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Falmouth judge placed on leave

Falmouth District Judge Michael Creedon
FALMOUTH — The first justice of Falmouth District Court has been off the bench for more than a month after being placed on administrative leave, according to a spokeswoman for the state Trial Court.

Judge Michael Creedon was placed on leave June 30 after meeting with District Court Chief Justice Paul Dawley in response to a complaint filed against him with the Commission on Judicial Conduct, according to Trial Court spokeswoman Jennifer Donahue. Judge Kathryn Hand, who is first justice of Barnstable District Court, has been appointed acting first justice in the Falmouth court, Donahue said.

“The allegations have been reported to the Commission on Judicial Conduct,” Donahue said, declining to comment on the nature of the alleged misconduct.

Creedon did not respond to a voicemail left at his Cotuit home.

The Commission on Judicial Conduct is the agency responsible for investigating allegations that a state court judge has engaged in judicial misconduct or is incapable of properly performing judicial duties.

Creedon, a former lawyer, state representative and senator, was sworn in as first justice of Falmouth District Court in December 1999, replacing Judge Richard P. Kelleher, who retired. He is only the second person to hold that position at the court, which was created in 1996 and handles cases from Falmouth, Bourne and Mashpee.

Creedon, who attended Exeter Academy in Exeter, N.H., graduated from Harvard University in 1969 before receiving his law degree from Suffolk University Law School in 1975.

Before becoming a judge, Creedon practiced law in Brockton and was elected to the House of Representatives for that district in 1974. He served in the House until 1988 and then served four terms in the state Senate for the 2nd Plymouth and Bristol District until 1996.

He was appointed by Gov. William Weld in 1996 as a circuit judge for district courts in Attleboro, Hingham, Plymouth and Brockton before being named presiding judge in Falmouth. In Massachusetts, judges are required to retire at the age of 70. Creedon is slated for retirement Nov. 3.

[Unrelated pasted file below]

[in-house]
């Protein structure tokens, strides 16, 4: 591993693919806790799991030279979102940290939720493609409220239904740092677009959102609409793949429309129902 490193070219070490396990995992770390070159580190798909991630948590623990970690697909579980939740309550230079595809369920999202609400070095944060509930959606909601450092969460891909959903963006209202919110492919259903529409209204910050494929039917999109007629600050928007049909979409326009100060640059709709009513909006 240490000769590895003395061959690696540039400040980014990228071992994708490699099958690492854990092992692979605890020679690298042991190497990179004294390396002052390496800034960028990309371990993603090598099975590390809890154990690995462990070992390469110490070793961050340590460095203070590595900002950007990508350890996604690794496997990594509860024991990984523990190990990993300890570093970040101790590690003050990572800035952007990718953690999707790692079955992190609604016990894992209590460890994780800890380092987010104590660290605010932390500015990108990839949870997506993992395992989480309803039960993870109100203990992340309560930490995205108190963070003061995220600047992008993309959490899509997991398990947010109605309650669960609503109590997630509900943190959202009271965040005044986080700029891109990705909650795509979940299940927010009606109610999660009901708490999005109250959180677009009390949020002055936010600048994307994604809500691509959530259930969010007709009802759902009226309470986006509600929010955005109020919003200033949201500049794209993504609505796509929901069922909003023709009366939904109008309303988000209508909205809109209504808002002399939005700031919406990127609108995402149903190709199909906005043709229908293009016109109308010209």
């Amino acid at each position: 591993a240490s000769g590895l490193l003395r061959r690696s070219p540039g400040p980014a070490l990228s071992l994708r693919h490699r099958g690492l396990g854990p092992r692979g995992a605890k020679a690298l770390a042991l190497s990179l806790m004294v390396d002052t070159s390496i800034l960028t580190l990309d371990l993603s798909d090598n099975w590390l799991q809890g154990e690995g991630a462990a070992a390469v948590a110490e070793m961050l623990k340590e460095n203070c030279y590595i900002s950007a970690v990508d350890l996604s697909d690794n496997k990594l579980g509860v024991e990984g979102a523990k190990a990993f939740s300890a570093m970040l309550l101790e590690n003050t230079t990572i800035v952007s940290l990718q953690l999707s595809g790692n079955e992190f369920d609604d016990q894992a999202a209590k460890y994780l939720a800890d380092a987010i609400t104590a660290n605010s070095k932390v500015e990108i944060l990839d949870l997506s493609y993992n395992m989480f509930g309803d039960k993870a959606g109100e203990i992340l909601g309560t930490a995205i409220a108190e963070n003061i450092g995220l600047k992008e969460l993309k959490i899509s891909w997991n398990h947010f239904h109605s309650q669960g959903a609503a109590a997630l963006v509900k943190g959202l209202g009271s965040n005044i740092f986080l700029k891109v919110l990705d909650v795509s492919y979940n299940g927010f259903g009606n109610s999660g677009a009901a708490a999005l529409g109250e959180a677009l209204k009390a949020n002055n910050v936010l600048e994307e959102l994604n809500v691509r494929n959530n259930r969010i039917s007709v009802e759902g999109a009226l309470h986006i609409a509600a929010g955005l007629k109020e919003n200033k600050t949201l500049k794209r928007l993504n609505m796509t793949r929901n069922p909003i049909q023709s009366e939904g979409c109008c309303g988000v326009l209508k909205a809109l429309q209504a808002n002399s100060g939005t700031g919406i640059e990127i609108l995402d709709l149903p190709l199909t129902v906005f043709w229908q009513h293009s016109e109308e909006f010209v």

Anyone may file a written complaint about a judge with the Commission on Judicial Conduct. The complaint is then screened by the commission staff to to determine if it is frivolous or warrants docketing.

Even if a complaint is docketed, the system is structured so that allegations against a judge, results of an investigation or discipline may never be known unless the judge chooses to contest them publicly.

If an investigation by the commission finds there is a cause for discipline, a judge could be privately reprimanded. An "agreed disposition" requires the agreement of the judge and often includes a period when the commission places conditions on the judge's conduct, which could include counseling, education, assignment of a mentor judge, monitoring by the commission for a specified period of time, voluntary retirement or other conditions, according to the commission’s website.

If the judge and commission do not agree on a disposition, there could be a public hearing, or the judge could choose to submit the matter directly and confidentially to the Supreme Judicial Court, according to the commission.

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Falmouth judge placed on leave

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Falmouth judge placed on leave


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